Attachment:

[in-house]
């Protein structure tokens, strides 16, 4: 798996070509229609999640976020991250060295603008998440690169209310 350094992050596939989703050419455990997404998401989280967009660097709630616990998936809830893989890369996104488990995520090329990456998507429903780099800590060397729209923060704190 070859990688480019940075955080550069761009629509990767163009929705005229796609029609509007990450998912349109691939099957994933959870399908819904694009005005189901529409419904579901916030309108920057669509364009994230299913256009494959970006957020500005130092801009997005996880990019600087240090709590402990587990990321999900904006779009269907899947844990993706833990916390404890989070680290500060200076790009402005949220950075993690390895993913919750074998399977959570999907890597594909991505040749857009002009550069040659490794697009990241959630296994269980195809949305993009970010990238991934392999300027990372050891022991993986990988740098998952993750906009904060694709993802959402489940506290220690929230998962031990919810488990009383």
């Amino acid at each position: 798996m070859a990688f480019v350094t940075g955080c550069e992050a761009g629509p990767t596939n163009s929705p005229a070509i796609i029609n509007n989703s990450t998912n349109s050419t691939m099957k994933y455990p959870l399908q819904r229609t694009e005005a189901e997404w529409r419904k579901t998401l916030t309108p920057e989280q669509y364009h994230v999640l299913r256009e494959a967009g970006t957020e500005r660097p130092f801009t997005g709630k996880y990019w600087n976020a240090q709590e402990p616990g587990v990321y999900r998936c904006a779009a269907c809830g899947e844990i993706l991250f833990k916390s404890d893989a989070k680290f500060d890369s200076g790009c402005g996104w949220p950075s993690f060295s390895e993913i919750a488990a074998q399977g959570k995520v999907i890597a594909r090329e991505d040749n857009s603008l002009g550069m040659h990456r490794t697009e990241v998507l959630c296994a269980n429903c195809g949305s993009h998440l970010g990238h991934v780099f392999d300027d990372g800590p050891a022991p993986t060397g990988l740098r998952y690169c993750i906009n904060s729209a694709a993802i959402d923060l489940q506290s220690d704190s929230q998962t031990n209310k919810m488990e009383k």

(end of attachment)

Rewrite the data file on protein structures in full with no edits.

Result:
[in-house]
């Protein structure tokens, strides 16, 4: 798996070509229609999640976020991250060295603008998440690169209310 350094992050596939989703050419455990997404998401989280967009660097709630616990998936809830893989890369996104488990995520090329990456998507429903780099800590060397729209923060704190 070859990688480019940075955080550069761009629509990767163009929705005229796609029609509007990450998912349109691939099957994933959870399908819904694009005005189901529409419904579901916030309108920057669509364009994230299913256009494959970006957020500005130092801009997005996880990019600087240090709590402990587990990321999900904006779009269907899947844990993706833990916390404890989070680290500060200076790009402005949220950075993690390895993913919750074998399977959570999907890597594909991505040749857009002009550069040659490794697009990241959630296994269980195809949305993009970010990238991934392999300027990372050891022991993986990988740098998952993750906009904060694709993802959402489940506290220690929230998962031990919810488990009383």
């Amino acid at each position: 798996m070859a990688f480019v350094t940075g955080c550069e992050a761009g629509p990767t596939n163009s929705p005229a070509i796609i029609n509007n989703s990450t998912n349109s050419t691939m099957k994933y455990p959870l399908q819904r229609t694009e005005a189901e997404w529409r419904k579901t998401l916030t309108p920057e989280q669509y364009h994230v999640l299913r256009e494959a967009g970006t957020e500005r660097p130092f801009t997005g709630k996880y990019w600087n976020a240090q709590e402990p616990g587990v990321y999900r998936c904006a779009a269907c809830g899947e844990i993706l991250f833990k916390s404890d893989a989070k680290f500060d890369s200076g790009c402005g996104w949220p950075s993690f060295s390895e993913i919750a488990a074998q399977g959570k995520v999907i890597a594909r090329e991505d040749n857009s603008l002009g550069m040659h990456r490794t697009e990241v998507l959630c296994a269980n429903c195809g949305s993009h998440l970010g990238h991934v780099f392999d300027d990372g800590p050891a022991p993986t060397g990988l740098r998952y690169c993750i906009n904060s729209a694709a993802i959402d923060l489940q506290s220690d704190s929230q998962t031990n209310k919810m488990e009383k």